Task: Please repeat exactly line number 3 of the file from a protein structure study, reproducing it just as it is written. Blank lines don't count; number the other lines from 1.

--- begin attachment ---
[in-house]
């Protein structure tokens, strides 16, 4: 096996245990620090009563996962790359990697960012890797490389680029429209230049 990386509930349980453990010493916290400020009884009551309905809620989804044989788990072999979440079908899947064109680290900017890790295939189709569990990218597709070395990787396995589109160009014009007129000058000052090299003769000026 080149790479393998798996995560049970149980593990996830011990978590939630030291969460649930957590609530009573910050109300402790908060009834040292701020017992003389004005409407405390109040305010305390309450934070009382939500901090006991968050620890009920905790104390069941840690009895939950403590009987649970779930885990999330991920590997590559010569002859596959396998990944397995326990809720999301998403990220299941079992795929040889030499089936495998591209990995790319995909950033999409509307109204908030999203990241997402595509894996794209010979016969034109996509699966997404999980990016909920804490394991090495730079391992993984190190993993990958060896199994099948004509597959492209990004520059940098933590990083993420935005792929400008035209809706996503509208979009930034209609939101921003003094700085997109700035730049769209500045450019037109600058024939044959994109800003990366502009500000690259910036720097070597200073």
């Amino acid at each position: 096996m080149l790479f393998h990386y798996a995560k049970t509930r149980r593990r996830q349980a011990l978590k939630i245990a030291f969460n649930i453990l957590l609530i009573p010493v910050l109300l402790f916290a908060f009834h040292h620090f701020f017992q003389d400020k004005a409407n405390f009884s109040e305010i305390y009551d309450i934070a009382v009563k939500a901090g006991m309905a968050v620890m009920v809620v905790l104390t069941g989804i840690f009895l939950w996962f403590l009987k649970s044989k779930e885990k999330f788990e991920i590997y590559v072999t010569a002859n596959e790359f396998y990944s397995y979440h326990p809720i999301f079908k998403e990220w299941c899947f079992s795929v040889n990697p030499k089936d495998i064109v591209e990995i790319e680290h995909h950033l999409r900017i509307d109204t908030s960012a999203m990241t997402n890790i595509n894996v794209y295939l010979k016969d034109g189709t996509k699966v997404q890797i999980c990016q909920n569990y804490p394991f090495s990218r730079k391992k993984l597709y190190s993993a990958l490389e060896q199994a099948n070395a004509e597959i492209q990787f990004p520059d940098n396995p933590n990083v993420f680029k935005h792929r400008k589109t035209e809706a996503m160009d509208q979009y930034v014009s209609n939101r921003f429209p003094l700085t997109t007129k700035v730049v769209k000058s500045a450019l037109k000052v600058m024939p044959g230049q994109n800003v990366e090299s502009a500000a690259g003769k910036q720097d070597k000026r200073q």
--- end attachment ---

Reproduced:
């Amino acid at each position: 096996m080149l790479f393998h990386y798996a995560k049970t509930r149980r593990r996830q349980a011990l978590k939630i245990a030291f969460n649930i453990l957590l609530i009573p010493v910050l109300l402790f916290a908060f009834h040292h620090f701020f017992q003389d400020k004005a409407n405390f009884s109040e305010i305390y009551d309450i934070a009382v009563k939500a901090g006991m309905a968050v620890m009920v809620v905790l104390t069941g989804i840690f009895l939950w996962f403590l009987k649970s044989k779930e885990k999330f788990e991920i590997y590559v072999t010569a002859n596959e790359f396998y990944s397995y979440h326990p809720i999301f079908k998403e990220w299941c899947f079992s795929v040889n990697p030499k089936d495998i064109v591209e990995i790319e680290h995909h950033l999409r900017i509307d109204t908030s960012a999203m990241t997402n890790i595509n894996v794209y295939l010979k016969d034109g189709t996509k699966v997404q890797i999980c990016q909920n569990y804490p394991f090495s990218r730079k391992k993984l597709y190190s993993a990958l490389e060896q199994a099948n070395a004509e597959i492209q990787f990004p520059d940098n396995p933590n990083v993420f680029k935005h792929r400008k589109t035209e809706a996503m160009d509208q979009y930034v014009s209609n939101r921003f429209p003094l700085t997109t007129k700035v730049v769209k000058s500045a450019l037109k000052v600058m024939p044959g230049q994109n800003v990366e090299s502009a500000a690259g003769k910036q720097d070597k000026r200073q």